Life in the Shadows of the Crystal Palace, 1910-1927: Ford Workers in the Model T Era

Life in the Shadows of the Crystal Palace, 1910-1927: Ford Workers in the Model T Era

Life in the Shadows of the Crystal Palace, 1910-1927: Ford Workers in the Model T Era

Life in the Shadows of the Crystal Palace, 1910-1927: Ford Workers in the Model T Era

Synopsis

This book shows how Ford's first large automotive plant - the Crystal Palace - transformed the sleepy village of Highland Park, Michigan, into an industrial boomtown that later became an urban ghetto, and the first American city whose life and well-being depended entirely upon the employment and production policies of the automotive industry. It shows how in the process of attempting to create a workforce in the likeness of Henry Ford himself, the Ford Motor Company used "scientific management" as the basis for redefining the relations between labor and management, and as the basis for attempting to manage the quality of life of those who worked in the factory, and of those who lived in its shadows. This innovative work makes an important contribution to the study of the quality of life of the pioneers of modern industrial production. Given the recent developments in the automotive industry, Life in the Shadows provides a timely examination of this important episode in the history of American workers, along,with significant details and interpretation of the earliest mass production facility and the local community that resulted from it. The author discusses such issues as what the community was like before the coming of the Crystal Palace, the evolution of the production processes, the development of a new "manager class", and the work of Ford's Sociological Department.

Excerpt

Scholars devoted to the study of the history of Detroit and the automotive industry have recently called for a change in focus. Stephen Meyer, for example has noted that while biographies and autobiographies of the emperors and barons of the automotive industry abound, the histories of the workers have not been written. In stark contrast to the history of the barons, which has been given so much attention, the history of automotive workers such as those who lived and worked in the shadows of Ford's Highland Park plant (i.e., the Crystal Palace) remains hidden in the corners of the shops and departments throughout the automotive belt. Nora Faires is among those who have made a call for a change in the focus of studies aimed at elucidating the social history of Detroit and the automotive industry.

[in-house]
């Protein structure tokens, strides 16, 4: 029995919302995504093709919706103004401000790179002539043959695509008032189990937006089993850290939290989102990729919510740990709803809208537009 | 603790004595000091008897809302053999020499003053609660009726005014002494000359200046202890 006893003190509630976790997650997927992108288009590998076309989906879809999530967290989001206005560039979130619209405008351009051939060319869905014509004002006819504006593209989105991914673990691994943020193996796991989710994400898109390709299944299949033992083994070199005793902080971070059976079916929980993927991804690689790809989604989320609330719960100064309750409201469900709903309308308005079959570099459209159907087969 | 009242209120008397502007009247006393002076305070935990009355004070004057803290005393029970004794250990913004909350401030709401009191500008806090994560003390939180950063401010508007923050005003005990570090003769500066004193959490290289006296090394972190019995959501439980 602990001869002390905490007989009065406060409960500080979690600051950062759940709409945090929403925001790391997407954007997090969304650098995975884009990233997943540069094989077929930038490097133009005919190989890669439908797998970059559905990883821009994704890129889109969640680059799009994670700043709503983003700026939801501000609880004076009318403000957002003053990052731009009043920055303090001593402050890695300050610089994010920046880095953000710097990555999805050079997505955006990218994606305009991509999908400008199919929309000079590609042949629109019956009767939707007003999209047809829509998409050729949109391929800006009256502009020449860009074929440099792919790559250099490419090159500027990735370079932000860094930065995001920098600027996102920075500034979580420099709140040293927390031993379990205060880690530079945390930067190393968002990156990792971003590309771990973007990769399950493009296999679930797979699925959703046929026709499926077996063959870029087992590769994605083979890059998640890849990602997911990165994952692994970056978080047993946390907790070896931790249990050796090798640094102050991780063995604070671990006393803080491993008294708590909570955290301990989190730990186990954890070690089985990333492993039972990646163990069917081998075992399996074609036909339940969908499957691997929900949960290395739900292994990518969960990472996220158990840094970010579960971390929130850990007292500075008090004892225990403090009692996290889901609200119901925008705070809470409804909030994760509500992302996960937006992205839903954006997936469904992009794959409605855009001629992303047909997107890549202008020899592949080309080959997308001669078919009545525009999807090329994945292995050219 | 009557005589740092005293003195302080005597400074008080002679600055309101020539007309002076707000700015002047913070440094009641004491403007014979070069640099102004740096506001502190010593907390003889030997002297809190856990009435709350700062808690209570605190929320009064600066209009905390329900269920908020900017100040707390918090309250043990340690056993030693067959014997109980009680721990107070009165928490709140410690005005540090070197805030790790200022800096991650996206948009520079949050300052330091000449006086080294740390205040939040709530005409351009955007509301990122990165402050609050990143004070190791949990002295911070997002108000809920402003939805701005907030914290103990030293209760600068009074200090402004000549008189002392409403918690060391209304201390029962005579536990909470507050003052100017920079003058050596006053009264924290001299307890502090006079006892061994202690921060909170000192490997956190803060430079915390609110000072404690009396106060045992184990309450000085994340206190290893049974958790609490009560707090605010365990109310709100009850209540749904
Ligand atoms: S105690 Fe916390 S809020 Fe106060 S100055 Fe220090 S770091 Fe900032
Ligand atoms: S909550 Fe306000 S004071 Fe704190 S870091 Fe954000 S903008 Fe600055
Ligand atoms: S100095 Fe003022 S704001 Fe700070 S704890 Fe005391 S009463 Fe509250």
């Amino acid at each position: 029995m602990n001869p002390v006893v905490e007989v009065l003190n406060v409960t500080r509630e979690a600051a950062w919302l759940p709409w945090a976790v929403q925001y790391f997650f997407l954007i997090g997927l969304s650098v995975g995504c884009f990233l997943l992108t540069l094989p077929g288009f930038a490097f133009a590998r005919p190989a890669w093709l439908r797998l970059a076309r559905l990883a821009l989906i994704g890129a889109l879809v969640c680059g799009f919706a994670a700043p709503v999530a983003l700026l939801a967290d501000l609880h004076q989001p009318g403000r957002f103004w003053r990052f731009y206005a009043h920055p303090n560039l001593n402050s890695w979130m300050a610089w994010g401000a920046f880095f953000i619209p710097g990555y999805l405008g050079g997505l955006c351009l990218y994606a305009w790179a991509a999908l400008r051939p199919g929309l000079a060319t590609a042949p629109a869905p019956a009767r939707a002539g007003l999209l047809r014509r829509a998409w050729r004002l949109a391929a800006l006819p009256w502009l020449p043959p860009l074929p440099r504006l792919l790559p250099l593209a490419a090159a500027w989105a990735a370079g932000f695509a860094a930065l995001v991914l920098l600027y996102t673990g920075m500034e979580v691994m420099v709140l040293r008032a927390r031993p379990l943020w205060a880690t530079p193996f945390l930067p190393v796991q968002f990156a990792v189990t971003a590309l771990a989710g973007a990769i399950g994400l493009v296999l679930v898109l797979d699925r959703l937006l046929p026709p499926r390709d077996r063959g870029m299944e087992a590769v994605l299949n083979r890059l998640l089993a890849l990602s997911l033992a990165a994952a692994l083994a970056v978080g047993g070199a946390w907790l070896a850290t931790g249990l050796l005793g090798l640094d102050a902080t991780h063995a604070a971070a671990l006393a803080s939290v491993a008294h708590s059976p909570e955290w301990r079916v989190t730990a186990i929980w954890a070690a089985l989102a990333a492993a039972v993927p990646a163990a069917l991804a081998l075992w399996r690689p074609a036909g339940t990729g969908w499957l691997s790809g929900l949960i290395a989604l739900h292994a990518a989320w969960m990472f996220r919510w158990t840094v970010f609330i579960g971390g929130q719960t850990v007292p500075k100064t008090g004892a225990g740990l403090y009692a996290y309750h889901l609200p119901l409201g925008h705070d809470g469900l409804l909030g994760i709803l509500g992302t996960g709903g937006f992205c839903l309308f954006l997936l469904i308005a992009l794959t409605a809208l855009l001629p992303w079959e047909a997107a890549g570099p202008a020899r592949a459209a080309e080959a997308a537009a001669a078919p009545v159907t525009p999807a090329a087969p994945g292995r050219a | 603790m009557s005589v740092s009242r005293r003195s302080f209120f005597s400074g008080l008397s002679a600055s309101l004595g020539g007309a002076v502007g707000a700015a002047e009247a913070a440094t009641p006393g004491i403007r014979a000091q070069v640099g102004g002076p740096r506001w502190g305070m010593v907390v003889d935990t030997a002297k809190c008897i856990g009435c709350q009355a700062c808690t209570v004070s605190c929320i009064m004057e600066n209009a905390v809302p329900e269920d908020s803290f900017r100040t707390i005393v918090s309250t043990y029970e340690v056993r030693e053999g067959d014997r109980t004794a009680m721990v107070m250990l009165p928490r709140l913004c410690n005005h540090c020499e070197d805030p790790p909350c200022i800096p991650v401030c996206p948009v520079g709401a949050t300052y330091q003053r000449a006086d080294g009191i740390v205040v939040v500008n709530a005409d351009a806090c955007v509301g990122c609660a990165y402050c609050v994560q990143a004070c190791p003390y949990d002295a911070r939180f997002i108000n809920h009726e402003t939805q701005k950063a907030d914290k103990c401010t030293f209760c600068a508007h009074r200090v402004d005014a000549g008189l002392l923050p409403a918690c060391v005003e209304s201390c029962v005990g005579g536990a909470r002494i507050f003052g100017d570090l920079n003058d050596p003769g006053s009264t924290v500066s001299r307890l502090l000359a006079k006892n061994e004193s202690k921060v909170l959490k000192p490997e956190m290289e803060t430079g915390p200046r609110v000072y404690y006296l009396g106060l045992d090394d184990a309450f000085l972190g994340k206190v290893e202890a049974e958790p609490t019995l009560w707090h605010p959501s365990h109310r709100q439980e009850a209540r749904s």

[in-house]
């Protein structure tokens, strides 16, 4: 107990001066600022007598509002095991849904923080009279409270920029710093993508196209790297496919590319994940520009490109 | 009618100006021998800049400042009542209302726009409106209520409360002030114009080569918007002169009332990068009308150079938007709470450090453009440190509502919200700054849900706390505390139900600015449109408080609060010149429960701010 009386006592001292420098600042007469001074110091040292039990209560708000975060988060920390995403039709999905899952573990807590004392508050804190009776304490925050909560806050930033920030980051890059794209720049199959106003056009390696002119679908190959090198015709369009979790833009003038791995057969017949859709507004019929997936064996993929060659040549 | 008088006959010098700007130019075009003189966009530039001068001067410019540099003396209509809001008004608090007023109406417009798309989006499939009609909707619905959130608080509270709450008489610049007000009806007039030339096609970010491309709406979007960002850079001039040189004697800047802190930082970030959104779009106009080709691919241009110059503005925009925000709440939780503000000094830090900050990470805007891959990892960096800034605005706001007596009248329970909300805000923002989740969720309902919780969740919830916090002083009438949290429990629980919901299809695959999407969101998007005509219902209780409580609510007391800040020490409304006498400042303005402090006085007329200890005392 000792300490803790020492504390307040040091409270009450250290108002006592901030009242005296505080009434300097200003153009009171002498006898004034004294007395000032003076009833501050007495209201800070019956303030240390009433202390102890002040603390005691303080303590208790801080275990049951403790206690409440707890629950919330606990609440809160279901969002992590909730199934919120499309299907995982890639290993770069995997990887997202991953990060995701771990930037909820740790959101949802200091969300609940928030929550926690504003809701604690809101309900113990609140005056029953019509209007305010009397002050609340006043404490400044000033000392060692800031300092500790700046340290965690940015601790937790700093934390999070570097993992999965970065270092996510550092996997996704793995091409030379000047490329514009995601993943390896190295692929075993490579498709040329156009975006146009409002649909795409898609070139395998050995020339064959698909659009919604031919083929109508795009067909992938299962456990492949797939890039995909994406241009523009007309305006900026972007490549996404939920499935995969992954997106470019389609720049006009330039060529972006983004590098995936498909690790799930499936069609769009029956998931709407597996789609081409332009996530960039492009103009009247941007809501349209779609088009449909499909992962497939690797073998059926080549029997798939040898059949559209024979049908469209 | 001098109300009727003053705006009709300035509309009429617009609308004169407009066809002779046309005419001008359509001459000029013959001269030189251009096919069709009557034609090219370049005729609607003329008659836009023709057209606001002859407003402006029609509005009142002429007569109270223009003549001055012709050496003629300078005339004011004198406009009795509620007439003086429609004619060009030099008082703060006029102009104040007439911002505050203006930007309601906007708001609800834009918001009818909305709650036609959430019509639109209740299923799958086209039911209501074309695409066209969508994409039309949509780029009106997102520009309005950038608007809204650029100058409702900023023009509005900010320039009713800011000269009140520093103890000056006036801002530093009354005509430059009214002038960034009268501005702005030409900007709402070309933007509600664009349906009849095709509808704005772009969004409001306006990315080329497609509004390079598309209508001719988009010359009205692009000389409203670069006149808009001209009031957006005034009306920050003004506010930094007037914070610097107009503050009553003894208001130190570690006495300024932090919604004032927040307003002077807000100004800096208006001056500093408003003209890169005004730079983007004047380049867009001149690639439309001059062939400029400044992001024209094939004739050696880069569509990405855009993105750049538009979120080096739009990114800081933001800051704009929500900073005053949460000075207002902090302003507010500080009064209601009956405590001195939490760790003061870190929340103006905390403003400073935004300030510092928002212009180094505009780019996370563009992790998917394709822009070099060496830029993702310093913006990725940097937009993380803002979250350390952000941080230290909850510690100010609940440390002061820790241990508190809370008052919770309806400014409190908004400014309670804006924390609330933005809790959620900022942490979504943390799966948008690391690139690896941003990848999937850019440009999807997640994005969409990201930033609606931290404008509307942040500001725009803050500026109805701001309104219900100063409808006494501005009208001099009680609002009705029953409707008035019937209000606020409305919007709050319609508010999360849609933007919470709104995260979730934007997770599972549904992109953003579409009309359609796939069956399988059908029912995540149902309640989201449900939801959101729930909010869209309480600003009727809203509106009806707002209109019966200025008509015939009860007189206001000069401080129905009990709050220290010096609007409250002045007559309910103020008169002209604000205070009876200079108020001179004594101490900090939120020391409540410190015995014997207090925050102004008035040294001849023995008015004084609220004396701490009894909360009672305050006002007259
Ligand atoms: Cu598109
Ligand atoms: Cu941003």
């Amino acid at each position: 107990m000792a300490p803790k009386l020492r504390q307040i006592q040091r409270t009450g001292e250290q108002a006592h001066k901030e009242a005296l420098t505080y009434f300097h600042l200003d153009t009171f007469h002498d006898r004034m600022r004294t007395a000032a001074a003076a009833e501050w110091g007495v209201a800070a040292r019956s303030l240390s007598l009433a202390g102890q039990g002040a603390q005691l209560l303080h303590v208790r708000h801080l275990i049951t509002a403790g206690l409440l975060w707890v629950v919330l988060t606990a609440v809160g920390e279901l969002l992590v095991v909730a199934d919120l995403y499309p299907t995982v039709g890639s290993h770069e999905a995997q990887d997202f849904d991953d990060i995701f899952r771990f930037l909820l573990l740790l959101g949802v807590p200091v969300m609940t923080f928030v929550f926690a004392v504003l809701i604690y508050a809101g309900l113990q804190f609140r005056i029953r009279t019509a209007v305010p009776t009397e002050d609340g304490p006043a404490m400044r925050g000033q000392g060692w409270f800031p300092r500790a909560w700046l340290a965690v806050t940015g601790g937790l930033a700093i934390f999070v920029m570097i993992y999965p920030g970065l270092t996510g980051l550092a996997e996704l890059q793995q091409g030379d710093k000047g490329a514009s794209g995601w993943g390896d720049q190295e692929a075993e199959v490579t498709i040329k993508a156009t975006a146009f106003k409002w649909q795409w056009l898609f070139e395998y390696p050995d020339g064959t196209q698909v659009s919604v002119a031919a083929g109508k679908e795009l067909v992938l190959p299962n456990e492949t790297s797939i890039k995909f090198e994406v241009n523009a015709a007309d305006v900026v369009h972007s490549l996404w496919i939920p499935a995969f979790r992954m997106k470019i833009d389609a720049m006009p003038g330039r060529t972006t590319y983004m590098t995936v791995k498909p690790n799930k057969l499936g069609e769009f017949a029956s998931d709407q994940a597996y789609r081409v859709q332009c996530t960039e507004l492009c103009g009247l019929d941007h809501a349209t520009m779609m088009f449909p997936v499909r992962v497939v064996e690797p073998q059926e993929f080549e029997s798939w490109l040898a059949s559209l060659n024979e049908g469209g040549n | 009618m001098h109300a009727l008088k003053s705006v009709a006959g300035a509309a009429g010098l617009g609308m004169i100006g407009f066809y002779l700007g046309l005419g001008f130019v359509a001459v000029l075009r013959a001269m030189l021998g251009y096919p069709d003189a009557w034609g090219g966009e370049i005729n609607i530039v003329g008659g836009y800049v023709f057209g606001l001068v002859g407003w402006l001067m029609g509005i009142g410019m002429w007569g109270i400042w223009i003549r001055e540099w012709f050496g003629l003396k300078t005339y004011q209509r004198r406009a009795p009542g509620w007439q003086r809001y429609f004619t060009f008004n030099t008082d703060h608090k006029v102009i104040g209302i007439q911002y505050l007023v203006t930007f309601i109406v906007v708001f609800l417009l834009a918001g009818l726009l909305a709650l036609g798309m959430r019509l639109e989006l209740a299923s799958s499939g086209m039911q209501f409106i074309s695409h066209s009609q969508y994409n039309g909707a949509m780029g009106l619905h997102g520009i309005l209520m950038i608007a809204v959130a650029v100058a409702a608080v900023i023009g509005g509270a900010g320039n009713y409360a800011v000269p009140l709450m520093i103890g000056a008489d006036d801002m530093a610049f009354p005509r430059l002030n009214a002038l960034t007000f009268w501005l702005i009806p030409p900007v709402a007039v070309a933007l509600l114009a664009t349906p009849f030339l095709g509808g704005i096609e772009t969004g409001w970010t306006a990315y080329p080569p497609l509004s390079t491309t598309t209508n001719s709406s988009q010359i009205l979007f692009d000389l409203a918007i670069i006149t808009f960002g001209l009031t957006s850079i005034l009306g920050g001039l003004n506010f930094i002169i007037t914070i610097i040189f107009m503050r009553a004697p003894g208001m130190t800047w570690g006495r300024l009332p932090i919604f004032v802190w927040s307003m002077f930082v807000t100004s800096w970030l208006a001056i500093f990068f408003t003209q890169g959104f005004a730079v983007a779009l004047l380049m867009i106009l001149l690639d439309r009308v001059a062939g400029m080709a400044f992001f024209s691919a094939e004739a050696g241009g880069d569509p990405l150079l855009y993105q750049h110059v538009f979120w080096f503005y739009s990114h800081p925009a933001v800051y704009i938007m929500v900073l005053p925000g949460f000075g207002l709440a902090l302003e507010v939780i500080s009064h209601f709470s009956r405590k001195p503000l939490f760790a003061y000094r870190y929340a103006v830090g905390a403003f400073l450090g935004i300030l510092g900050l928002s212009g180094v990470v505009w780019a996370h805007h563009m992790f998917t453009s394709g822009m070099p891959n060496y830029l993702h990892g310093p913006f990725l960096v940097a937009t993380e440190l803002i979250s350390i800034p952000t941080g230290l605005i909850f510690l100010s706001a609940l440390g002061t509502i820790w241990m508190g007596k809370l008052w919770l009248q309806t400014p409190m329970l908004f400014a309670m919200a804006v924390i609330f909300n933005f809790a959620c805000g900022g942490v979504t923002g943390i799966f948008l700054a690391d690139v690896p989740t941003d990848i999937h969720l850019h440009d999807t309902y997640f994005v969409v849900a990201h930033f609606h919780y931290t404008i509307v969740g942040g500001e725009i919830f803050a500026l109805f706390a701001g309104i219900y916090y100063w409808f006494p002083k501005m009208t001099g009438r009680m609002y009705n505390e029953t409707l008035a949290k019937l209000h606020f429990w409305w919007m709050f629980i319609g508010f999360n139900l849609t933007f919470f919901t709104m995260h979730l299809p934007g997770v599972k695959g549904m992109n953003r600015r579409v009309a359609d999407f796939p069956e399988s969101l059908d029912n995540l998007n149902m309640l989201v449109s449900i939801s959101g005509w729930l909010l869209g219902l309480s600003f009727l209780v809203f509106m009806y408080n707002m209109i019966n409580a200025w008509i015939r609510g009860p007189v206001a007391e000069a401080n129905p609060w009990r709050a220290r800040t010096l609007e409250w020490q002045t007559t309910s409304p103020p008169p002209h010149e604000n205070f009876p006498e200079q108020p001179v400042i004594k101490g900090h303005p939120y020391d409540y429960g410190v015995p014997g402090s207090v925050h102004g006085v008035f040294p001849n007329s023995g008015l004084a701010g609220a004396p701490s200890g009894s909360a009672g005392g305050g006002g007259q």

In her recent review essay, Faires concludes that the books of Steve Babson, Meyer, and Olivier Zunz all added to the limited understanding of Detroit's ethnic groups of the late nineteenth century: "[T]he influx of foreign born workers of the Highland Park plant undergirds Meyer's discussion of the changing policies implemented in the factory; the shifting fortunes of the city's immigrant groups is the centerpiece of Zunz's analysis, and accounts of immigrant workers weave through Babson's saga." But the important point is that "despite each author's concern with ethnic issues, the thinness of the secondary literature shows through the books, diluting their descriptions of the city's changing ethnic mosaic." Given her special interest in women's history, Faires is most emphatic in noting that "the paucity of research on the lives of the city's women and the isolation of women's history form the mainstream of social history impoverishes all three books." It is in the final paragraph of her authoritative critique, that Faires argues that the full historical reconstruction of Detroit's past will require that we know more about domestic servants, beauticians, waiters, and janitors; more about those outside the paid labor force, such as those tending children, the unemployed, and the aged; and more about various neighborhoods in the vast urban expanse, from the central city to the suburb.

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